Green Bay Packers defensive end Anthony Hargrove, who has been suspended eight games by the NFL as part of the bountygate scandal, has repeatedly said he’s not the person in the NFL Films video who said, “Bobby, give me my money.”
The video was taken from the 2009 NFC Championship game and was used as evidence by the NFL as existence of the New Orleans Saints bounty program and, at least in part, to convict Hargrove.
Now the league admits they may have been wrong. In a letter to the suspended players, commissioner Roger Goodell says he’s prepared to assume the voice is not Hargrove’s, something confirmed by voice recognition analysis.
So Hargrove is off the hook then, right? Not so long as Czar Goodell is at the helm!
“The identity of the player who made the statement was immaterial to my decision on your appeals and did not affect the level of discipline imposed on Mr. Hargrove,” Goodell wrote in a letter that was attached to legal filings submitted Tuesday. The commissioner said the video nevertheless provides ample evidence of a bounty program, no matter who said the words, and that “members of the Saints defense, including Mr. Hargrove, were well aware” of it.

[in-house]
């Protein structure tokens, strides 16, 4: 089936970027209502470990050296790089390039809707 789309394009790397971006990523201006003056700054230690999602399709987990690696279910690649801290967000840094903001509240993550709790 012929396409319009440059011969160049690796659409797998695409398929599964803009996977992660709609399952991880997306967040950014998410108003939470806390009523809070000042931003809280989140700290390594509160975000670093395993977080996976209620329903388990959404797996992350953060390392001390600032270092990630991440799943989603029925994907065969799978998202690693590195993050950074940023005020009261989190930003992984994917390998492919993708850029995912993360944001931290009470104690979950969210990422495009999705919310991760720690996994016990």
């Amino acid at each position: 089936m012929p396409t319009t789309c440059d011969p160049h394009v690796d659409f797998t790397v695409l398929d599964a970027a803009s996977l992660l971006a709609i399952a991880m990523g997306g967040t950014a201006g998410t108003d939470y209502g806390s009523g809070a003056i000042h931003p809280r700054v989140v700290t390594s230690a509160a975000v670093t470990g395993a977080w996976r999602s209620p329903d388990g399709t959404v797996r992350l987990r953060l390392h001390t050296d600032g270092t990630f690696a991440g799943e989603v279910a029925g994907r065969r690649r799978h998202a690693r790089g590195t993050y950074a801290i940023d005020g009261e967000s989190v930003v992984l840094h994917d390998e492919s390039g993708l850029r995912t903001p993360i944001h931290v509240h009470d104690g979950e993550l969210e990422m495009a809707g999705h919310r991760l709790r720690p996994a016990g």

The NFL hasn’t produced any evidence to suggest Hargrove was well aware of anything. Now that the video has been disregarded, their claim against Hargrove is even flimsier than it already was.
The league is intent upon punishing Hargrove and it appears they’re basing the punishment on the assertation Hargrove lied to their investigators about the existence of a bounty program. Whether he actually did that or not we really have no idea and if the NFL can prove it, they haven’t done so yet.
Of course, that has no relevance when the NFL is handing out punishments.